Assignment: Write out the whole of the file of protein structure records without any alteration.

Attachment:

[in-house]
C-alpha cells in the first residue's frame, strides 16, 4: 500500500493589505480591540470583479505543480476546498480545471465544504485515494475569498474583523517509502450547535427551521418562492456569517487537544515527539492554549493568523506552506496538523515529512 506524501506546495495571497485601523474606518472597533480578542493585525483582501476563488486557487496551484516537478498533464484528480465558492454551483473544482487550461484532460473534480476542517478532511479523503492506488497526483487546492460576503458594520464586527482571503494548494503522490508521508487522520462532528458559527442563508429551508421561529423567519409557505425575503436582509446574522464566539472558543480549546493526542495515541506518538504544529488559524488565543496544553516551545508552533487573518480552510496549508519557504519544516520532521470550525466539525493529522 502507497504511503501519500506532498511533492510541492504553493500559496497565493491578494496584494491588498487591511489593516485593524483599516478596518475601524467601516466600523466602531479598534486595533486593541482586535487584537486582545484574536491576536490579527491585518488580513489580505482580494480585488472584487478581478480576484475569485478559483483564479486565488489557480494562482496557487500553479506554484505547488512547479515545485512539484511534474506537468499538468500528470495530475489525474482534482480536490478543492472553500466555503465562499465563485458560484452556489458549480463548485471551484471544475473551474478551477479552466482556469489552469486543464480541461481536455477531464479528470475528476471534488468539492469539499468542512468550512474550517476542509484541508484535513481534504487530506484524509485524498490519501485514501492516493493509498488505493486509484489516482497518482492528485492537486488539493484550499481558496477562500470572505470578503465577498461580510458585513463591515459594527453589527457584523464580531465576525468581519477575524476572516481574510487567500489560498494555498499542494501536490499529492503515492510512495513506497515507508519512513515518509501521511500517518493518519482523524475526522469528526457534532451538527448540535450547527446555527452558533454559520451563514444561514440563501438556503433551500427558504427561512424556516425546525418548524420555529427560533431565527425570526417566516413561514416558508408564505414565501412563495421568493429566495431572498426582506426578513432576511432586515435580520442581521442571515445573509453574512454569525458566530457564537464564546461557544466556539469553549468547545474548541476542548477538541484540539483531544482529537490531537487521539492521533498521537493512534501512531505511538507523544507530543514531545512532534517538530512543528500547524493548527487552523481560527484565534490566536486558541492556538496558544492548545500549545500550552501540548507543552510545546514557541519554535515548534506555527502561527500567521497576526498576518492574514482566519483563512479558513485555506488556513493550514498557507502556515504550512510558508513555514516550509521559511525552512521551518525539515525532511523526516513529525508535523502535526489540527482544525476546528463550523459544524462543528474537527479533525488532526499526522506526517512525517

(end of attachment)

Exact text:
[in-house]
C-alpha cells in the first residue's frame, strides 16, 4: 500500500493589505480591540470583479505543480476546498480545471465544504485515494475569498474583523517509502450547535427551521418562492456569517487537544515527539492554549493568523506552506496538523515529512 506524501506546495495571497485601523474606518472597533480578542493585525483582501476563488486557487496551484516537478498533464484528480465558492454551483473544482487550461484532460473534480476542517478532511479523503492506488497526483487546492460576503458594520464586527482571503494548494503522490508521508487522520462532528458559527442563508429551508421561529423567519409557505425575503436582509446574522464566539472558543480549546493526542495515541506518538504544529488559524488565543496544553516551545508552533487573518480552510496549508519557504519544516520532521470550525466539525493529522 502507497504511503501519500506532498511533492510541492504553493500559496497565493491578494496584494491588498487591511489593516485593524483599516478596518475601524467601516466600523466602531479598534486595533486593541482586535487584537486582545484574536491576536490579527491585518488580513489580505482580494480585488472584487478581478480576484475569485478559483483564479486565488489557480494562482496557487500553479506554484505547488512547479515545485512539484511534474506537468499538468500528470495530475489525474482534482480536490478543492472553500466555503465562499465563485458560484452556489458549480463548485471551484471544475473551474478551477479552466482556469489552469486543464480541461481536455477531464479528470475528476471534488468539492469539499468542512468550512474550517476542509484541508484535513481534504487530506484524509485524498490519501485514501492516493493509498488505493486509484489516482497518482492528485492537486488539493484550499481558496477562500470572505470578503465577498461580510458585513463591515459594527453589527457584523464580531465576525468581519477575524476572516481574510487567500489560498494555498499542494501536490499529492503515492510512495513506497515507508519512513515518509501521511500517518493518519482523524475526522469528526457534532451538527448540535450547527446555527452558533454559520451563514444561514440563501438556503433551500427558504427561512424556516425546525418548524420555529427560533431565527425570526417566516413561514416558508408564505414565501412563495421568493429566495431572498426582506426578513432576511432586515435580520442581521442571515445573509453574512454569525458566530457564537464564546461557544466556539469553549468547545474548541476542548477538541484540539483531544482529537490531537487521539492521533498521537493512534501512531505511538507523544507530543514531545512532534517538530512543528500547524493548527487552523481560527484565534490566536486558541492556538496558544492548545500549545500550552501540548507543552510545546514557541519554535515548534506555527502561527500567521497576526498576518492574514482566519483563512479558513485555506488556513493550514498557507502556515504550512510558508513555514516550509521559511525552512521551518525539515525532511523526516513529525508535523502535526489540527482544525476546528463550523459544524462543528474537527479533525488532526499526522506526517512525517